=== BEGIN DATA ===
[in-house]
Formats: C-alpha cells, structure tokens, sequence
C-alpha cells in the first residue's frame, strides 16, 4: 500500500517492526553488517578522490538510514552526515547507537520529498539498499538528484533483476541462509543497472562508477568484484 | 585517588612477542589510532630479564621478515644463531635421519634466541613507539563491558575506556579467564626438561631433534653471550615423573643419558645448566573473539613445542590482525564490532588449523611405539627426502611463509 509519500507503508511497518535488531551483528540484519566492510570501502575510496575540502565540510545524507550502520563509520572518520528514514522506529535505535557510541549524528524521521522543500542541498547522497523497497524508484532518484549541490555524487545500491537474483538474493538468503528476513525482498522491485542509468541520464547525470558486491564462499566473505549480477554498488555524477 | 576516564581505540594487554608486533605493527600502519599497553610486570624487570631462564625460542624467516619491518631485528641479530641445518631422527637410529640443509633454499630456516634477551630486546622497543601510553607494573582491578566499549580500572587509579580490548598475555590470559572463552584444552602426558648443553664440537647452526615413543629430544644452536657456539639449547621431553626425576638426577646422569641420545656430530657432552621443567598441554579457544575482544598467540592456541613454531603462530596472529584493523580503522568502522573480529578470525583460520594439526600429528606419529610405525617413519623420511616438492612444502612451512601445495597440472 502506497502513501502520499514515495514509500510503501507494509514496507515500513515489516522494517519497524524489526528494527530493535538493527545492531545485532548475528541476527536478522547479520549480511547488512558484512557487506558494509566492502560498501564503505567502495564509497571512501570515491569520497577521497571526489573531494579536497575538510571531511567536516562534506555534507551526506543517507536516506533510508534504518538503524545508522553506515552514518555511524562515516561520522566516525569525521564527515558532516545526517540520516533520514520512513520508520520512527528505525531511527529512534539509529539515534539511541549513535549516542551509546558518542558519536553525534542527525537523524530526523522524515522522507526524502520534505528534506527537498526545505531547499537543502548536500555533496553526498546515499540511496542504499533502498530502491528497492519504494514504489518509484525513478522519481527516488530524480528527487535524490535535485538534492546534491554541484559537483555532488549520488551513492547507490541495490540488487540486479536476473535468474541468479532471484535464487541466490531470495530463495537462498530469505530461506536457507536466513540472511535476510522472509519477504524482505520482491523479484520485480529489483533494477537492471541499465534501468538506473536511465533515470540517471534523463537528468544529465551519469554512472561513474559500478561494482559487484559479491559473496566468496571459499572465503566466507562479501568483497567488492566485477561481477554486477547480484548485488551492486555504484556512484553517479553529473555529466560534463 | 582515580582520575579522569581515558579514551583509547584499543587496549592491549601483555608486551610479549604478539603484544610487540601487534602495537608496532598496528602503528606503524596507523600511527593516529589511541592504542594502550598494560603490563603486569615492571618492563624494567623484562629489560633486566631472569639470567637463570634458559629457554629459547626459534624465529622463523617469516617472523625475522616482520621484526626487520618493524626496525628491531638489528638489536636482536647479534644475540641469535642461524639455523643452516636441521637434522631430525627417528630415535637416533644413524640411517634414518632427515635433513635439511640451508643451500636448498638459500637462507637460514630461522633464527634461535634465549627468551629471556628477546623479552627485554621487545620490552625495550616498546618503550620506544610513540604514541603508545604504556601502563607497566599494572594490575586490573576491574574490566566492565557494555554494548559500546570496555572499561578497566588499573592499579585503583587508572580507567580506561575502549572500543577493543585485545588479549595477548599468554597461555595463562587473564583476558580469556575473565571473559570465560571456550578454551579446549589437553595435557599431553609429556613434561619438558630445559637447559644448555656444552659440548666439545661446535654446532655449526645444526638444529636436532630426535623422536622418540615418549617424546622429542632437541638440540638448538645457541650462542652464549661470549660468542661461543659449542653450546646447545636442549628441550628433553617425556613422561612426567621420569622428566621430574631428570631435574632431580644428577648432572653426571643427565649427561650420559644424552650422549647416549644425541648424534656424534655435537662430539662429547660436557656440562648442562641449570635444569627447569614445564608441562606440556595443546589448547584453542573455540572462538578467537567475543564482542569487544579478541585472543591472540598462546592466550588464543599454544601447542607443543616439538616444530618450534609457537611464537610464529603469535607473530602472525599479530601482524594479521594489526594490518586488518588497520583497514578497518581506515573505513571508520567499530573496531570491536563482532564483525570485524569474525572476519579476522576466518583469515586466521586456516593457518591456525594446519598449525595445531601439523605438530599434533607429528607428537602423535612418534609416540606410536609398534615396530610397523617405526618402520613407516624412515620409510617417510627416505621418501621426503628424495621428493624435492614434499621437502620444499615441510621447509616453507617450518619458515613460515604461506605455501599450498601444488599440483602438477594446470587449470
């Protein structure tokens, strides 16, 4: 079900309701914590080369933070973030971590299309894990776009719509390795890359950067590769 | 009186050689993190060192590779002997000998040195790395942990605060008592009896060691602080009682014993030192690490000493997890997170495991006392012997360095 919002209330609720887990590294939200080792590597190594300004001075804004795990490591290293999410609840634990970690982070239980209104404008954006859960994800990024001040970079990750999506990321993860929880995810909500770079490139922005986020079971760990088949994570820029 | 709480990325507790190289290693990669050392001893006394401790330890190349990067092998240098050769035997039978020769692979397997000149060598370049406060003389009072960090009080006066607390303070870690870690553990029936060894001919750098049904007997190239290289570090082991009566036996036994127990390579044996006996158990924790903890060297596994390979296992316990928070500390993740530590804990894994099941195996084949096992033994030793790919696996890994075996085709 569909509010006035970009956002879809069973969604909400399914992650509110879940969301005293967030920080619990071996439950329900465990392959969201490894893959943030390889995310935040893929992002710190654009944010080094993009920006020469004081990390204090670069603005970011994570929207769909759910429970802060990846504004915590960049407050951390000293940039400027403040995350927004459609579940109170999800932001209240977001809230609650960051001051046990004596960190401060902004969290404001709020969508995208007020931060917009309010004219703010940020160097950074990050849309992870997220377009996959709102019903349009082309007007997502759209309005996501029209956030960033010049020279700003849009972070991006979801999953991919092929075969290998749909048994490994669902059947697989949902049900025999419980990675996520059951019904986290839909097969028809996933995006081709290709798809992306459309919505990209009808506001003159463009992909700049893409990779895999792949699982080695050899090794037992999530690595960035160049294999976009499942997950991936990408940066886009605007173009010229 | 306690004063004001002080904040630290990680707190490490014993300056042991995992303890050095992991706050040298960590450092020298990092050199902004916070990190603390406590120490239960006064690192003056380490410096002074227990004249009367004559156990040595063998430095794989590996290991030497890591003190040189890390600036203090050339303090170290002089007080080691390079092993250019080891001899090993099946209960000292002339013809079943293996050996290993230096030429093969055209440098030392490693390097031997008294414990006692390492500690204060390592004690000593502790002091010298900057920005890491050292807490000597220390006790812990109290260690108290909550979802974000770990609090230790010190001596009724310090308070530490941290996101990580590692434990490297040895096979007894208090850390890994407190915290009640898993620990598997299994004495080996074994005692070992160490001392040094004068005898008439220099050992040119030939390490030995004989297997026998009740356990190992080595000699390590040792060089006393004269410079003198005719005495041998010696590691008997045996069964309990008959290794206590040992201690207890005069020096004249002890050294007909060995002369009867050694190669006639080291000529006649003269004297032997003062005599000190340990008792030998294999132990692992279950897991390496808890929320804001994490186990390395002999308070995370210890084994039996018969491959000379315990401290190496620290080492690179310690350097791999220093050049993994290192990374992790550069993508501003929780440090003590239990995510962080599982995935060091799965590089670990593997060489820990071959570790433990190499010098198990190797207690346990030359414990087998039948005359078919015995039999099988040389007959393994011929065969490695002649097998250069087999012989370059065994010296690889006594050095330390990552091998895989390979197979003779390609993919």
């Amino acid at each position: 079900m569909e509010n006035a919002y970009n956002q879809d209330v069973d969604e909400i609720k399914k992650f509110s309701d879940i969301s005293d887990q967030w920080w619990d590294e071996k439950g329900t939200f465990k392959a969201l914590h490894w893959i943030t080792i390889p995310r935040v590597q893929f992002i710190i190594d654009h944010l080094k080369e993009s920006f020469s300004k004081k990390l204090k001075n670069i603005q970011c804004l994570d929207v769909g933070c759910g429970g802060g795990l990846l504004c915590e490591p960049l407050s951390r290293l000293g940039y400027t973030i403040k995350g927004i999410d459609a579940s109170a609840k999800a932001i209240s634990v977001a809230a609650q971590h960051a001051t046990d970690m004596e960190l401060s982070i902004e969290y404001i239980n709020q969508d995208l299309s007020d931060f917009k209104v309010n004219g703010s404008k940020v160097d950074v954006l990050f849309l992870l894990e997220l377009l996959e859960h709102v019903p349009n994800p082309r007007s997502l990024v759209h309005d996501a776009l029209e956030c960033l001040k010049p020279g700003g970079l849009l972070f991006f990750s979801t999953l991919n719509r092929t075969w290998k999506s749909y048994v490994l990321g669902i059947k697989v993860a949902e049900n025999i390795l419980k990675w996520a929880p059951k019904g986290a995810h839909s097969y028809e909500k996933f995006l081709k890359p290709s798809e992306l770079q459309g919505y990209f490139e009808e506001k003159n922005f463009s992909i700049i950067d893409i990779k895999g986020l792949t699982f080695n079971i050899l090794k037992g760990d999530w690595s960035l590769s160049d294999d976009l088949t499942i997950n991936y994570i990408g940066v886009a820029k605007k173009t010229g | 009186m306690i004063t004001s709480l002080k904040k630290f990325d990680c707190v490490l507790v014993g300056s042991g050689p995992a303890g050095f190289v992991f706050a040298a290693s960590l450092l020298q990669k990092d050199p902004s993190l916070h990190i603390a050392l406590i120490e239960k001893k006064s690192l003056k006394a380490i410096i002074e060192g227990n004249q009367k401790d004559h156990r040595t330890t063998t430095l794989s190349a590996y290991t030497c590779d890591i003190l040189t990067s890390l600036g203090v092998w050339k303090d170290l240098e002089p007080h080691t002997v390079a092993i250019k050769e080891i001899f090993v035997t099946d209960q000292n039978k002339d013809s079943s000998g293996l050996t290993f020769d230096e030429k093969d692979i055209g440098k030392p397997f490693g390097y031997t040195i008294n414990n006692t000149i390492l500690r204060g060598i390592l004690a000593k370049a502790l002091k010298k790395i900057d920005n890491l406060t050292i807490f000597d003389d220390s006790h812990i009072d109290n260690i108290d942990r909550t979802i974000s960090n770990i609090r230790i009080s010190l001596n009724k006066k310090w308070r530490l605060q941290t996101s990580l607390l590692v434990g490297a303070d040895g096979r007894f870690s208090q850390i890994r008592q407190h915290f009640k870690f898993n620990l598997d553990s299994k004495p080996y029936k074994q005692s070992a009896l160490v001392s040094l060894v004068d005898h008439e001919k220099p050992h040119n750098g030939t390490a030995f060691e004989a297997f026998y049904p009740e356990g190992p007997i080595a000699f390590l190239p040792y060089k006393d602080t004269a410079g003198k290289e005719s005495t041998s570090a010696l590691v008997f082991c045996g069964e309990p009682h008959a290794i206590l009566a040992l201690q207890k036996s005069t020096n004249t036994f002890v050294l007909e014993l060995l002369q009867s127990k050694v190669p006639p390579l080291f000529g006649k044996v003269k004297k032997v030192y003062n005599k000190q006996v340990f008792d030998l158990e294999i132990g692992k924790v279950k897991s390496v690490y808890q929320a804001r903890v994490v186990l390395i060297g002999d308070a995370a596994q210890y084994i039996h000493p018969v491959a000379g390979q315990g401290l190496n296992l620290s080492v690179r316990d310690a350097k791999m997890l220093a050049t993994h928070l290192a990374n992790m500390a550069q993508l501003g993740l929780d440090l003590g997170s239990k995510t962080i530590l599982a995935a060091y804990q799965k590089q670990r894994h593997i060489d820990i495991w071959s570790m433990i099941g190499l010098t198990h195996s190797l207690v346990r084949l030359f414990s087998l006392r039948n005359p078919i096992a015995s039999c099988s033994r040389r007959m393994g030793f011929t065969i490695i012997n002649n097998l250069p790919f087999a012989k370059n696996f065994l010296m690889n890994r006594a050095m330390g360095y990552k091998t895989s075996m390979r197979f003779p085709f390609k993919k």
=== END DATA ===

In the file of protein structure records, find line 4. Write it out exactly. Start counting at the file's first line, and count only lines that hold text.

């Protein structure tokens, strides 16, 4: 079900309701914590080369933070973030971590299309894990776009719509390795890359950067590769 | 009186050689993190060192590779002997000998040195790395942990605060008592009896060691602080009682014993030192690490000493997890997170495991006392012997360095 919002209330609720887990590294939200080792590597190594300004001075804004795990490591290293999410609840634990970690982070239980209104404008954006859960994800990024001040970079990750999506990321993860929880995810909500770079490139922005986020079971760990088949994570820029 | 709480990325507790190289290693990669050392001893006394401790330890190349990067092998240098050769035997039978020769692979397997000149060598370049406060003389009072960090009080006066607390303070870690870690553990029936060894001919750098049904007997190239290289570090082991009566036996036994127990390579044996006996158990924790903890060297596994390979296992316990928070500390993740530590804990894994099941195996084949096992033994030793790919696996890994075996085709 569909509010006035970009956002879809069973969604909400399914992650509110879940969301005293967030920080619990071996439950329900465990392959969201490894893959943030390889995310935040893929992002710190654009944010080094993009920006020469004081990390204090670069603005970011994570929207769909759910429970802060990846504004915590960049407050951390000293940039400027403040995350927004459609579940109170999800932001209240977001809230609650960051001051046990004596960190401060902004969290404001709020969508995208007020931060917009309010004219703010940020160097950074990050849309992870997220377009996959709102019903349009082309007007997502759209309005996501029209956030960033010049020279700003849009972070991006979801999953991919092929075969290998749909048994490994669902059947697989949902049900025999419980990675996520059951019904986290839909097969028809996933995006081709290709798809992306459309919505990209009808506001003159463009992909700049893409990779895999792949699982080695050899090794037992999530690595960035160049294999976009499942997950991936990408940066886009605007173009010229 | 306690004063004001002080904040630290990680707190490490014993300056042991995992303890050095992991706050040298960590450092020298990092050199902004916070990190603390406590120490239960006064690192003056380490410096002074227990004249009367004559156990040595063998430095794989590996290991030497890591003190040189890390600036203090050339303090170290002089007080080691390079092993250019080891001899090993099946209960000292002339013809079943293996050996290993230096030429093969055209440098030392490693390097031997008294414990006692390492500690204060390592004690000593502790002091010298900057920005890491050292807490000597220390006790812990109290260690108290909550979802974000770990609090230790010190001596009724310090308070530490941290996101990580590692434990490297040895096979007894208090850390890994407190915290009640898993620990598997299994004495080996074994005692070992160490001392040094004068005898008439220099050992040119030939390490030995004989297997026998009740356990190992080595000699390590040792060089006393004269410079003198005719005495041998010696590691008997045996069964309990008959290794206590040992201690207890005069020096004249002890050294007909060995002369009867050694190669006639080291000529006649003269004297032997003062005599000190340990008792030998294999132990692992279950897991390496808890929320804001994490186990390395002999308070995370210890084994039996018969491959000379315990401290190496620290080492690179310690350097791999220093050049993994290192990374992790550069993508501003929780440090003590239990995510962080599982995935060091799965590089670990593997060489820990071959570790433990190499010098198990190797207690346990030359414990087998039948005359078919015995039999099988040389007959393994011929065969490695002649097998250069087999012989370059065994010296690889006594050095330390990552091998895989390979197979003779390609993919």